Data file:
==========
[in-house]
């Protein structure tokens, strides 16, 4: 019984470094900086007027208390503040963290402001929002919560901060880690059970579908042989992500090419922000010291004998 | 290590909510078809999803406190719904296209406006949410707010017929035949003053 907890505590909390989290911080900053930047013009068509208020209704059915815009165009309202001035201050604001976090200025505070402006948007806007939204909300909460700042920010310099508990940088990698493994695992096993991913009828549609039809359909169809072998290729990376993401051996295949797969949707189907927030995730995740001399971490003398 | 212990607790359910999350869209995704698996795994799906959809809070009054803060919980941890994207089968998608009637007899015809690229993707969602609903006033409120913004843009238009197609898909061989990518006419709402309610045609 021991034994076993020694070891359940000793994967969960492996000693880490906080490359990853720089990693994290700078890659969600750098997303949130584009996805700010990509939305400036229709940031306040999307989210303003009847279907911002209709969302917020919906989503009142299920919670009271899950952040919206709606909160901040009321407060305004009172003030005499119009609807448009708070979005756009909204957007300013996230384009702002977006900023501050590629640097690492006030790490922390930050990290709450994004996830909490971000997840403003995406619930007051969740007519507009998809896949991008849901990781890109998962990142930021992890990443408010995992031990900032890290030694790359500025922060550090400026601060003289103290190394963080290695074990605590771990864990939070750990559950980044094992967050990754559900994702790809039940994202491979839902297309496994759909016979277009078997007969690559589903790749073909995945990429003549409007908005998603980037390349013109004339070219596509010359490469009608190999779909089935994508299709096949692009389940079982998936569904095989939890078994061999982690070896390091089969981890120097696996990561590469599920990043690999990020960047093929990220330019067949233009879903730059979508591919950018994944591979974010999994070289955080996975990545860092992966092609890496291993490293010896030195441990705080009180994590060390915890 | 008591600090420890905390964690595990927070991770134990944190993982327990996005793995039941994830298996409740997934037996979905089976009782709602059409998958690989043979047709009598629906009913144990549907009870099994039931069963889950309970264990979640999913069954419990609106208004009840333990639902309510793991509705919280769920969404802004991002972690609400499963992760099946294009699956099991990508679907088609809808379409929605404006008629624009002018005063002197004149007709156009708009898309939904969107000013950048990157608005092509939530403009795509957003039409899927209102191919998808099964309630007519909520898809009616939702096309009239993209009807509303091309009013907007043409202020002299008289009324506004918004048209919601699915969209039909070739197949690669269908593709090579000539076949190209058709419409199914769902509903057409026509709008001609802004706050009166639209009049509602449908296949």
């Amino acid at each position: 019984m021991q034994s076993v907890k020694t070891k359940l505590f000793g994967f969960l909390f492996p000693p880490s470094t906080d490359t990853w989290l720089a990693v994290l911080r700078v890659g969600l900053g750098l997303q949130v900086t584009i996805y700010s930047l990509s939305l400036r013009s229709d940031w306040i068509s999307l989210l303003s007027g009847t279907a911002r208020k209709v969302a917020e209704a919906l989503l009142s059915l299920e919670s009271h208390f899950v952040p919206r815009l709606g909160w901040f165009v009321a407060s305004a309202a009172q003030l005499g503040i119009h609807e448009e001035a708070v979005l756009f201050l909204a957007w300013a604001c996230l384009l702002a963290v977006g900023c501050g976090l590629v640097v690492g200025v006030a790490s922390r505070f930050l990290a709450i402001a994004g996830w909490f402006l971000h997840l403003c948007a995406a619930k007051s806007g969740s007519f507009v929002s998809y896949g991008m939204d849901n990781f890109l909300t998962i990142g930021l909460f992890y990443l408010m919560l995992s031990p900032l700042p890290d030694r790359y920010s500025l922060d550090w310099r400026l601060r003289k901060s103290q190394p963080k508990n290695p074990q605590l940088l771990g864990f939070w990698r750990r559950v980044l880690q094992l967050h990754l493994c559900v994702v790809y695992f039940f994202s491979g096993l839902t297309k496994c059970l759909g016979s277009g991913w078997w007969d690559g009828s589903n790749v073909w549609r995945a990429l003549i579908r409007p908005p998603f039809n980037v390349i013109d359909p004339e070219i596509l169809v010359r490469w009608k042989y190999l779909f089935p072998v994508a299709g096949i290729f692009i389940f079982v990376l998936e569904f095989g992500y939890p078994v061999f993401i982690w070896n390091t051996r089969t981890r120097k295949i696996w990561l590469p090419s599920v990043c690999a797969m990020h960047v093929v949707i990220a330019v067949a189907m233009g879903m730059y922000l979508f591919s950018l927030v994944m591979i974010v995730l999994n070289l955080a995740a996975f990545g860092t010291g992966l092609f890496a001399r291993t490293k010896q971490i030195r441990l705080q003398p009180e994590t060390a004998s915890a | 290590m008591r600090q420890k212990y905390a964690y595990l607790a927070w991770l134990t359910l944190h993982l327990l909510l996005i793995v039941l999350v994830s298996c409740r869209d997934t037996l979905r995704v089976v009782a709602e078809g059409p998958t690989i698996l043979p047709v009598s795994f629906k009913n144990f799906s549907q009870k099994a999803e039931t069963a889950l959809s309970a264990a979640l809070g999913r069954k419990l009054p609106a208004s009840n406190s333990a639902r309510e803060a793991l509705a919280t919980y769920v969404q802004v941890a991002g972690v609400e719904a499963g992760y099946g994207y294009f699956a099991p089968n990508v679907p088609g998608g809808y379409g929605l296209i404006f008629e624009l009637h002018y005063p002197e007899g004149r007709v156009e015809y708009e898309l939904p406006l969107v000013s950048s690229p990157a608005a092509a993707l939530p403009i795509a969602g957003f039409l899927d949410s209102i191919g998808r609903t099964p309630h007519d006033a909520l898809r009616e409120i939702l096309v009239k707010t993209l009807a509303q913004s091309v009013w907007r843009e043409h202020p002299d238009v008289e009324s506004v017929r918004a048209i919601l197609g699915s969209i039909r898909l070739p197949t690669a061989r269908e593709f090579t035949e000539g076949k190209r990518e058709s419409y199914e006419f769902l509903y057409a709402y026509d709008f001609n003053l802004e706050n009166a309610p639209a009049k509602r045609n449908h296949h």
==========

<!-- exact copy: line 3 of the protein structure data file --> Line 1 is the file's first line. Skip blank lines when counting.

């Amino acid at each position: 019984m021991q034994s076993v907890k020694t070891k359940l505590f000793g994967f969960l909390f492996p000693p880490s470094t906080d490359t990853w989290l720089a990693v994290l911080r700078v890659g969600l900053g750098l997303q949130v900086t584009i996805y700010s930047l990509s939305l400036r013009s229709d940031w306040i068509s999307l989210l303003s007027g009847t279907a911002r208020k209709v969302a917020e209704a919906l989503l009142s059915l299920e919670s009271h208390f899950v952040p919206r815009l709606g909160w901040f165009v009321a407060s305004a309202a009172q003030l005499g503040i119009h609807e448009e001035a708070v979005l756009f201050l909204a957007w300013a604001c996230l384009l702002a963290v977006g900023c501050g976090l590629v640097v690492g200025v006030a790490s922390r505070f930050l990290a709450i402001a994004g996830w909490f402006l971000h997840l403003c948007a995406a619930k007051s806007g969740s007519f507009v929002s998809y896949g991008m939204d849901n990781f890109l909300t998962i990142g930021l909460f992890y990443l408010m919560l995992s031990p900032l700042p890290d030694r790359y920010s500025l922060d550090w310099r400026l601060r003289k901060s103290q190394p963080k508990n290695p074990q605590l940088l771990g864990f939070w990698r750990r559950v980044l880690q094992l967050h990754l493994c559900v994702v790809y695992f039940f994202s491979g096993l839902t297309k496994c059970l759909g016979s277009g991913w078997w007969d690559g009828s589903n790749v073909w549609r995945a990429l003549i579908r409007p908005p998603f039809n980037v390349i013109d359909p004339e070219i596509l169809v010359r490469w009608k042989y190999l779909f089935p072998v994508a299709g096949i290729f692009i389940f079982v990376l998936e569904f095989g992500y939890p078994v061999f993401i982690w070896n390091t051996r089969t981890r120097k295949i696996w990561l590469p090419s599920v990043c690999a797969m990020h960047v093929v949707i990220a330019v067949a189907m233009g879903m730059y922000l979508f591919s950018l927030v994944m591979i974010v995730l999994n070289l955080a995740a996975f990545g860092t010291g992966l092609f890496a001399r291993t490293k010896q971490i030195r441990l705080q003398p009180e994590t060390a004998s915890a | 290590m008591r600090q420890k212990y905390a964690y595990l607790a927070w991770l134990t359910l944190h993982l327990l909510l996005i793995v039941l999350v994830s298996c409740r869209d997934t037996l979905r995704v089976v009782a709602e078809g059409p998958t690989i698996l043979p047709v009598s795994f629906k009913n144990f799906s549907q009870k099994a999803e039931t069963a889950l959809s309970a264990a979640l809070g999913r069954k419990l009054p609106a208004s009840n406190s333990a639902r309510e803060a793991l509705a919280t919980y769920v969404q802004v941890a991002g972690v609400e719904a499963g992760y099946g994207y294009f699956a099991p089968n990508v679907p088609g998608g809808y379409g929605l296209i404006f008629e624009l009637h002018y005063p002197e007899g004149r007709v156009e015809y708009e898309l939904p406006l969107v000013s950048s690229p990157a608005a092509a993707l939530p403009i795509a969602g957003f039409l899927d949410s209102i191919g998808r609903t099964p309630h007519d006033a909520l898809r009616e409120i939702l096309v009239k707010t993209l009807a509303q913004s091309v009013w907007r843009e043409h202020p002299d238009v008289e009324s506004v017929r918004a048209i919601l197609g699915s969209i039909r898909l070739p197949t690669a061989r269908e593709f090579t035949e000539g076949k190209r990518e058709s419409y199914e006419f769902l509903y057409a709402y026509d709008f001609n003053l802004e706050n009166a309610p639209a009049k509602r045609n449908h296949h």